A quick quiz: Name the fleet that operates 450 tractors and 1,000 trailers, employs 850 drivers and grows about 10 percent a year.
It's the private fleet operated by Walgreen Co.-an extremely fast-growing retailer with 4,300 stores in the U.S. and a new store opening at a rate of one per day. And that represents a lucrative profit potential for commercial tire dealers.
Gary Petty, president and CEO of the National Private Truck Council, explained the market and its potential to dealers at Bridgestone/Firestone's annual Bizcon meeting this month in Chicago.
Mr. Petty said private fleets such as those at Wal-Mart Stores Inc. and Frito-Lay Inc. are expected to grow at least 2 percent annually, though he's banking on even higher marks. Private fleets account for 50-55 percent of carriers. That figure is down from the 1960s, when private carriers were about 90 percent of the trucking industry, he said.
``The private fleet is experiencing now a renaissance in corporate transportation,'' Mr. Petty said. ``...It represents the largest number of trucks on the road today.''
He suggested tire dealers seek out these private fleets, which distribute their own company's goods, not only because of their growth potential but also because of their status as premium accounts. In his Walgreen's example, he said the pharmacy chain has contracted with the same employment leasing company for 26 years and the same truck leasing company for 24 years. This shows, Mr. Petty argued, that the companies are loyal to suppliers that provide good service and won't be swayed by the momentary cheap offer.
``When you're planning your strategic marketing goals in the years ahead, weigh in on the private fleet market and see how much you can grow,'' he advised dealers. ``...It's a market that's looking for premium product, long-term relationships and sustained expertise and commitment, not the short-term low cost.''
Shelby Link, national fleet account executive at BFS, also suggested in a separate seminar that dealers seek out non-national private fleets if for nothing else that they pay in cash instead of credits. ``(BFS) credit memos only allow you to buy more tires,'' he said, and they don't cover insurance, wages or rent.
Bob Morris, commercial division manager at Sullivan Tire Co. Inc. in Norwell, Mass., said private fleets represent about half of the company's commercial business. ``That's normally where you can get the better growth profit,'' he said.
The key, though, is to have enough service locations to match the fleets' service areas, he said. Most of their private fleets are regional, so they're covered by Sullivan Tire's 10 service outlets.
``The more service you can provide that's within the territory that they run, they appreciate you more,'' he said.
Another main obstacle to winning private and non-national fleets is simply finding them. Dealers and speakers listed examples such as wine distributors, construction companies and landscaping businesses as usual suspects. The common denominator of these, though, is that they are immersed in their respective industries-not the tire business.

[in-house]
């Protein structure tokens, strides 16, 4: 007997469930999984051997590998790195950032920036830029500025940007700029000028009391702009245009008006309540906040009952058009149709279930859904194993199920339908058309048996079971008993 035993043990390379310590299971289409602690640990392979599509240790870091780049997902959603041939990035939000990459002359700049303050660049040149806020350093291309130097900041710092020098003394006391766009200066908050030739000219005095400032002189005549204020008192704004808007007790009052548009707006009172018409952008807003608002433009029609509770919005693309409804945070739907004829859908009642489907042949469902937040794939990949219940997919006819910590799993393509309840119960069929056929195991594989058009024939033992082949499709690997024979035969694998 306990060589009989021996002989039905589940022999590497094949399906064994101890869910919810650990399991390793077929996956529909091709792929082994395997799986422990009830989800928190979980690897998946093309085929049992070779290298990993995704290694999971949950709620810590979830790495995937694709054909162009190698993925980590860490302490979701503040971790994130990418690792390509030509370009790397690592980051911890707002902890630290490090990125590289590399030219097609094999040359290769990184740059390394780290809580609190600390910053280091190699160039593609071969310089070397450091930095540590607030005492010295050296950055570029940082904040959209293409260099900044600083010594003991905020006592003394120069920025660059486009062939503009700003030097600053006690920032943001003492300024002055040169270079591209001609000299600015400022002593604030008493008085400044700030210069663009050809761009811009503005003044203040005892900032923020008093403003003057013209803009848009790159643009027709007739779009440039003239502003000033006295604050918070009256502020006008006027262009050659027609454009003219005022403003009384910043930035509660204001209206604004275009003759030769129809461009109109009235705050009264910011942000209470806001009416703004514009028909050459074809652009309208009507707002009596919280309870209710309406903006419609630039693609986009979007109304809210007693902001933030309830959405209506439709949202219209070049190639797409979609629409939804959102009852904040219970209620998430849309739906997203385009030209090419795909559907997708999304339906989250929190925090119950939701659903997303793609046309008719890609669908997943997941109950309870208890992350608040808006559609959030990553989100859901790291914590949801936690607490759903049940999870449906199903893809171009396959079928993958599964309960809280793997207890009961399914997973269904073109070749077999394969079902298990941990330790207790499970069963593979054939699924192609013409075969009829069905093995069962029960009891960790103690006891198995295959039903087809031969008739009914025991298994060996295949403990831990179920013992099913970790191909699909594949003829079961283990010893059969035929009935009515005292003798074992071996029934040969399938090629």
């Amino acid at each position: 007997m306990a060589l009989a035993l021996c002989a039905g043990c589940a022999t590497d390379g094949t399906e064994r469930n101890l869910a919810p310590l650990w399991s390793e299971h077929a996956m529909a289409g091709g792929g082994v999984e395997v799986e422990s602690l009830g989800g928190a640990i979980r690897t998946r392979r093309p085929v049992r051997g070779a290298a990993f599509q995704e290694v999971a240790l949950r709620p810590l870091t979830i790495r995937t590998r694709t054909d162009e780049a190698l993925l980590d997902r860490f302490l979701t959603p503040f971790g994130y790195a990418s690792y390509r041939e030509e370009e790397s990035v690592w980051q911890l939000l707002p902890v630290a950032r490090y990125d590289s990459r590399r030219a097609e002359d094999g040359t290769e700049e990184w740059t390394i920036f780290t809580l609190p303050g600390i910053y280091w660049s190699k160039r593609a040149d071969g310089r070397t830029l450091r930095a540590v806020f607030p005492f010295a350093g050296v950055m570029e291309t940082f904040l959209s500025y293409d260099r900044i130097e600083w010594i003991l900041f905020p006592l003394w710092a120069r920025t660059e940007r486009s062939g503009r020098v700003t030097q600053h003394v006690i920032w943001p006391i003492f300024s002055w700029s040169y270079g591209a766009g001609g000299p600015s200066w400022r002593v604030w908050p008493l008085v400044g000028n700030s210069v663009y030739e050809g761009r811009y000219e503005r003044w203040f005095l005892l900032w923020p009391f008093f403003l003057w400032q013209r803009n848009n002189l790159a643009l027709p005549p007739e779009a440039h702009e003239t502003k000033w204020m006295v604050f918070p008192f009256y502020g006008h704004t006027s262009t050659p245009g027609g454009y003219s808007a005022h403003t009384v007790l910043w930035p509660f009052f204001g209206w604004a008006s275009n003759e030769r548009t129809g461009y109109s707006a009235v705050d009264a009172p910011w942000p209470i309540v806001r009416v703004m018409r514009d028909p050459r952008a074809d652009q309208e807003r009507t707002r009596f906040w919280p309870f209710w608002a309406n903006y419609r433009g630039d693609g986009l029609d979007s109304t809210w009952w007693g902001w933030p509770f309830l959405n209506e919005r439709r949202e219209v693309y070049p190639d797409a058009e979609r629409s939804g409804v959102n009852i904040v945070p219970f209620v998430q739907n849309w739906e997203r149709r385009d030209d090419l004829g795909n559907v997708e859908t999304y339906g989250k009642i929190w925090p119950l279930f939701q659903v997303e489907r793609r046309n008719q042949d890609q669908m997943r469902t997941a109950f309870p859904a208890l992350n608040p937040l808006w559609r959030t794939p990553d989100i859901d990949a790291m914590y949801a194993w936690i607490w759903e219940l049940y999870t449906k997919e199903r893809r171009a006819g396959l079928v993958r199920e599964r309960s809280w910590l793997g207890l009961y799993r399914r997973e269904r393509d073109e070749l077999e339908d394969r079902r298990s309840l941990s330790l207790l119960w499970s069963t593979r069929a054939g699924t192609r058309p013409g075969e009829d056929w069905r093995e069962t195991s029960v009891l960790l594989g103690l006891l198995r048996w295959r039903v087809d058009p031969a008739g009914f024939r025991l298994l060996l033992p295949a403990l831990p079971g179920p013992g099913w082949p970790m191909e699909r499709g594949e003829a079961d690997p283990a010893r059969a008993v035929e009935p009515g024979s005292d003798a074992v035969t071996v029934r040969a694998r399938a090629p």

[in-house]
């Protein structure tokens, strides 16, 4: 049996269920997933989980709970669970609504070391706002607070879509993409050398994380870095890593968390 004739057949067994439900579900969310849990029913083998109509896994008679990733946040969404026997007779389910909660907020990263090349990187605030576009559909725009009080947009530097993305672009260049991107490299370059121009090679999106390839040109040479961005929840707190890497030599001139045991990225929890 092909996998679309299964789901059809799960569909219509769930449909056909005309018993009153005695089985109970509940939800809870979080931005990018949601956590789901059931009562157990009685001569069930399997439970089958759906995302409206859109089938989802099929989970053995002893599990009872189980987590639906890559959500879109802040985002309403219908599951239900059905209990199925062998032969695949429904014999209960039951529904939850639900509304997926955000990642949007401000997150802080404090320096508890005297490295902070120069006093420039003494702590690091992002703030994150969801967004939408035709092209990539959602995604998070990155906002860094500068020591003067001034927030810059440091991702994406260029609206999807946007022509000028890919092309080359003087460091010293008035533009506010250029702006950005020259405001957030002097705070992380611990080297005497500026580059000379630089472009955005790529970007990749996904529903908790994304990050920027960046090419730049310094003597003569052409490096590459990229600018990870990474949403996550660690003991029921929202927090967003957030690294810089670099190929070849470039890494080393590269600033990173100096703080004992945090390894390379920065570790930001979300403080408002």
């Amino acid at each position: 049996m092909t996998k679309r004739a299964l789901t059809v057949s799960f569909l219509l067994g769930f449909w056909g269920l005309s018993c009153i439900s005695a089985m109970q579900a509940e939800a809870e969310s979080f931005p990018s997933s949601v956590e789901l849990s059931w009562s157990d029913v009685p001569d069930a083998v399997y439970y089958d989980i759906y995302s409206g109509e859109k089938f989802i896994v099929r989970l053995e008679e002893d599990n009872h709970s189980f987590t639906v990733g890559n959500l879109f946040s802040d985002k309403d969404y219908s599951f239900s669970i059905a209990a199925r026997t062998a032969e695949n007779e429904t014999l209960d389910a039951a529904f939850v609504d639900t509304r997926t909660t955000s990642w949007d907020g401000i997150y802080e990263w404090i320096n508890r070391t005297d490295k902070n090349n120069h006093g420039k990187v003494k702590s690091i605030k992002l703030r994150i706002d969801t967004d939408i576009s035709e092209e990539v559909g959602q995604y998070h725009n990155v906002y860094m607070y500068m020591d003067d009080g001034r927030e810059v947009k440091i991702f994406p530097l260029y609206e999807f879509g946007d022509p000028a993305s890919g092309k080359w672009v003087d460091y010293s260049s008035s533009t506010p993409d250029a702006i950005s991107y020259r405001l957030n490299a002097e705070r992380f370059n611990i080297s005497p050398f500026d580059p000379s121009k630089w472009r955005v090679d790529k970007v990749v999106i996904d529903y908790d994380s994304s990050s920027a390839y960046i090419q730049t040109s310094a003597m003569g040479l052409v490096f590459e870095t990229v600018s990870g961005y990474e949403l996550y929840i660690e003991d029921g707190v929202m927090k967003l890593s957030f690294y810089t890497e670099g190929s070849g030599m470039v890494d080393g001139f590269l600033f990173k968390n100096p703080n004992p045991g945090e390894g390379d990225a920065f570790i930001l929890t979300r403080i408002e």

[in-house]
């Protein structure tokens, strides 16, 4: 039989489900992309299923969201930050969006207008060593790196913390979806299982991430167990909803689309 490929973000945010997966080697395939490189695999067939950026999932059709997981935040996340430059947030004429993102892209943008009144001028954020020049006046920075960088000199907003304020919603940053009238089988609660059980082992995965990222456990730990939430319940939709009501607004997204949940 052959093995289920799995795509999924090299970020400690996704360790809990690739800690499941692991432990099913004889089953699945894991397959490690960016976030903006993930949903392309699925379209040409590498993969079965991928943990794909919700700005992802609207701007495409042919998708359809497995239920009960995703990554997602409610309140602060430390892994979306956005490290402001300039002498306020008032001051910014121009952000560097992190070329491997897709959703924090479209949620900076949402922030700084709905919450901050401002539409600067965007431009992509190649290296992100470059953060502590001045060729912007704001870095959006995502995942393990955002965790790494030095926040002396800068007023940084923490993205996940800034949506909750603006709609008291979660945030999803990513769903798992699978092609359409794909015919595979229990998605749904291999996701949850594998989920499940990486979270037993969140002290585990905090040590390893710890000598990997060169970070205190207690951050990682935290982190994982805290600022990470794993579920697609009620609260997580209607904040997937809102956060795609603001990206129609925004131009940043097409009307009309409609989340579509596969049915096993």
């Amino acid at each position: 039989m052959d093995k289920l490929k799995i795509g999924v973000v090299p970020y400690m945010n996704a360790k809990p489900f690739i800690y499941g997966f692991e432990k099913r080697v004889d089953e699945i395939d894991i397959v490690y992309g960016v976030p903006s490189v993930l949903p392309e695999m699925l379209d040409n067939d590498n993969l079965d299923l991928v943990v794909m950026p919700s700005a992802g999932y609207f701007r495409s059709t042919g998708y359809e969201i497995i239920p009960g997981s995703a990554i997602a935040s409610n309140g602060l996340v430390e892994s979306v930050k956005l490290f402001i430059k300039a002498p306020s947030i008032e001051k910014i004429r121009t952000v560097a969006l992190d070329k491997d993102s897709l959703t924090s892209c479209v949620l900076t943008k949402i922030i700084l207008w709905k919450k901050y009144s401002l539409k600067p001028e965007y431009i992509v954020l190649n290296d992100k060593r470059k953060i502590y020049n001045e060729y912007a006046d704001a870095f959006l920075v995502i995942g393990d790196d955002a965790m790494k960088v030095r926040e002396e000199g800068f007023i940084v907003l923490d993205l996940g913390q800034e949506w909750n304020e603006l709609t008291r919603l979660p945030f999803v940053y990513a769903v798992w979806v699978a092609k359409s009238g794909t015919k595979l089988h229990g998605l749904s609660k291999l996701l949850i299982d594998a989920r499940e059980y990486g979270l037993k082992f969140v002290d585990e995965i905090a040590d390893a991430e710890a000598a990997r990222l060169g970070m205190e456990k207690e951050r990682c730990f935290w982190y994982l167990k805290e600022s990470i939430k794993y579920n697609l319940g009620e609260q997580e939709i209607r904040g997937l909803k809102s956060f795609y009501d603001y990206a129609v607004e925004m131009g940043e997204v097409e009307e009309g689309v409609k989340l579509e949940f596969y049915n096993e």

``They're not on the radar screen,'' Mr. Petty said. ``They don't come to industry trade shows, they don't read industry magazines, they don't see your advertising.''
Of all the private fleets, about 35,000 have more than 10 trucks, including the Wal-Marts of the group, Mr. Petty said. But more than 100,000 have fewer than 10 trucks, and they're the ones who can more easily double their force, to the benefit of tire dealers who get in early.
To identify these small carriers, Mr. Link suggested dealers:
* Get a copy of state trucking association rosters;
* Get a list of commercial motor vehicle registrations (which are public records);
* Seek BFS's help in getting fleet names;
* Scan the Yellow Pages for businesses that have to transport something, and;
* Ask current customers for references.
As in many other cases, relationships also are important, especially if the manager from a small company moves up to a big private fleet and remembers the friendly tire dealer he used to work with. ``Is he going to call some new stranger? No, he's going to call you,'' Mr. Link said.
Dealers can delegate their sales force to the task with several options. Possible customers can be divvied up by the salespeople's background knowledge or by zip code. Also, the dealership can launch a sales blitz within a specific time to hit as many possibilities as they can. Some healthy competition also can help, with incentives such as dinner with a spouse, plane tickets or gift cards.
In all of this, Mr. Link warned, dealers should remember to still sell their service and its value. ``The only price that generates true customer loyalty is free,'' he said.
Mr. Petty said this task may not be so hard as many private fleets are looking for tire know-how from dealers. ``That expertise that the tire dealer brings to that fleet is invaluable,'' he said.
In fact, Jim Jacobs, sales manager for the commercial division at Boulevard Tire Center in DeLand, Fla., said his company's private fleet accounts tend to look at their relationship as a value to their business.
``It's a more stable business because we have more influence on that sector,'' he said.